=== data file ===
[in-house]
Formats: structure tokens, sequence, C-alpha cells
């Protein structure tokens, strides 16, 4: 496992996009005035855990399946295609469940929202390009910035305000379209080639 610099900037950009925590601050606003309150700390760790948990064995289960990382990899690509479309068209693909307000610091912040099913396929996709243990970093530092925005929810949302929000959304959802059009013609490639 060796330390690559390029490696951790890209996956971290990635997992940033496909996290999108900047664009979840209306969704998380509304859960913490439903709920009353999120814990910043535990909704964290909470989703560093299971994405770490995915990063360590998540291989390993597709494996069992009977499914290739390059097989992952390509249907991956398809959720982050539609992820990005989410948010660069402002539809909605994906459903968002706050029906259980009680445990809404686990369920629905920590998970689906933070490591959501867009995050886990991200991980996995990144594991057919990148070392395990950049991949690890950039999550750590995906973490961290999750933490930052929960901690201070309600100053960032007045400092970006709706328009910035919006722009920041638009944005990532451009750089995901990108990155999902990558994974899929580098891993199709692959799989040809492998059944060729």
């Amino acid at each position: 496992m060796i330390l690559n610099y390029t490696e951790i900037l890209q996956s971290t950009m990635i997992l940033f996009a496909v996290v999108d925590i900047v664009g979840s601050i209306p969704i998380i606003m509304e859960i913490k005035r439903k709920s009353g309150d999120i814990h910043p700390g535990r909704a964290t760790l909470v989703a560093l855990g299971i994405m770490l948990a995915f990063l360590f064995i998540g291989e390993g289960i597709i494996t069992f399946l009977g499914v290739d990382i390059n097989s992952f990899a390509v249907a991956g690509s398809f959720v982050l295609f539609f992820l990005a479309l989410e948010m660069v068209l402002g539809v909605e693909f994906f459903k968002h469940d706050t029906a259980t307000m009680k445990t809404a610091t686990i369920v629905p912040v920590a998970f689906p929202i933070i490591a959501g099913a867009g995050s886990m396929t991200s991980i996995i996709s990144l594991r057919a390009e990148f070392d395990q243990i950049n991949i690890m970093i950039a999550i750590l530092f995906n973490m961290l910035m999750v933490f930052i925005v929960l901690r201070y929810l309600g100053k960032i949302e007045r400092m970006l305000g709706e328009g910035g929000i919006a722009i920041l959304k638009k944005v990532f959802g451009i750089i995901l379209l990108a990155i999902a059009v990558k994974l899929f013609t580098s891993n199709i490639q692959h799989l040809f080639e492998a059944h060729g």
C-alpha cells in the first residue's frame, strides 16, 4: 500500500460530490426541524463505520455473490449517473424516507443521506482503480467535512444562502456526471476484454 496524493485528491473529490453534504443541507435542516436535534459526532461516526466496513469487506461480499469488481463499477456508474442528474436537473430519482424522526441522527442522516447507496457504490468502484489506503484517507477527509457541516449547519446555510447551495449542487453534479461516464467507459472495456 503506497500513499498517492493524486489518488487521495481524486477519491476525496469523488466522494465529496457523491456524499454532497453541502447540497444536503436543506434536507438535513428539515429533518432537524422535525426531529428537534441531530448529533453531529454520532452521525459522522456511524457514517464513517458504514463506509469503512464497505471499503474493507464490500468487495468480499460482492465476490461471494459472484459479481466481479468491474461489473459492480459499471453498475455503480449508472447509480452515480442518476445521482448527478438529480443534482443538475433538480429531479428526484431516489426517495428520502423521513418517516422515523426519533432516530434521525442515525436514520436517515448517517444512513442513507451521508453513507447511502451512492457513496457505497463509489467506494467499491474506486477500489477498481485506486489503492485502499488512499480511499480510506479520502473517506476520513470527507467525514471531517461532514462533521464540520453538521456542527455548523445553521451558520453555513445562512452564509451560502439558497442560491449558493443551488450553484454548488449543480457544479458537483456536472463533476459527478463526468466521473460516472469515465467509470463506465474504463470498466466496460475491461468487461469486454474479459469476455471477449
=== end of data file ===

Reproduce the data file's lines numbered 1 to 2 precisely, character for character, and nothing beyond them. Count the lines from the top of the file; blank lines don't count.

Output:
[in-house]
Formats: structure tokens, sequence, C-alpha cells